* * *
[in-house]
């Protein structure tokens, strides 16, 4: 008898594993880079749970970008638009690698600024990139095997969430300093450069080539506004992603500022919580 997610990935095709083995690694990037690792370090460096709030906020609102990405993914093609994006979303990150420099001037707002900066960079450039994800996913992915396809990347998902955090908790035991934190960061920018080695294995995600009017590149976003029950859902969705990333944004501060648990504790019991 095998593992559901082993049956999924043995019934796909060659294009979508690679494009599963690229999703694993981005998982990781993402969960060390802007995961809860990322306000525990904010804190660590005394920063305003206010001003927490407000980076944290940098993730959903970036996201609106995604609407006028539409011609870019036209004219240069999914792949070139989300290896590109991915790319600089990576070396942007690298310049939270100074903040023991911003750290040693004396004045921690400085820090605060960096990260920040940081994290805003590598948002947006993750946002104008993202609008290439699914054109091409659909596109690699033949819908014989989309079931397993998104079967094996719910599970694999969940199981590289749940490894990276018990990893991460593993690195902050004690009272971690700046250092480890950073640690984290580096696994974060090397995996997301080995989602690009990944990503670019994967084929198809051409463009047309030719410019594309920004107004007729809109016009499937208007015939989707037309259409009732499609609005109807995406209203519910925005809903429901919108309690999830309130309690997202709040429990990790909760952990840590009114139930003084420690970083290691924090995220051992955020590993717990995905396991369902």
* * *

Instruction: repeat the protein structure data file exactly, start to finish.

[in-house]
């Protein structure tokens, strides 16, 4: 008898594993880079749970970008638009690698600024990139095997969430300093450069080539506004992603500022919580 997610990935095709083995690694990037690792370090460096709030906020609102990405993914093609994006979303990150420099001037707002900066960079450039994800996913992915396809990347998902955090908790035991934190960061920018080695294995995600009017590149976003029950859902969705990333944004501060648990504790019991 095998593992559901082993049956999924043995019934796909060659294009979508690679494009599963690229999703694993981005998982990781993402969960060390802007995961809860990322306000525990904010804190660590005394920063305003206010001003927490407000980076944290940098993730959903970036996201609106995604609407006028539409011609870019036209004219240069999914792949070139989300290896590109991915790319600089990576070396942007690298310049939270100074903040023991911003750290040693004396004045921690400085820090605060960096990260920040940081994290805003590598948002947006993750946002104008993202609008290439699914054109091409659909596109690699033949819908014989989309079931397993998104079967094996719910599970694999969940199981590289749940490894990276018990990893991460593993690195902050004690009272971690700046250092480890950073640690984290580096696994974060090397995996997301080995989602690009990944990503670019994967084929198809051409463009047309030719410019594309920004107004007729809109016009499937208007015939989707037309259409009732499609609005109807995406209203519910925005809903429901919108309690999830309130309690997202709040429990990790909760952990840590009114139930003084420690970083290691924090995220051992955020590993717990995905396991369902």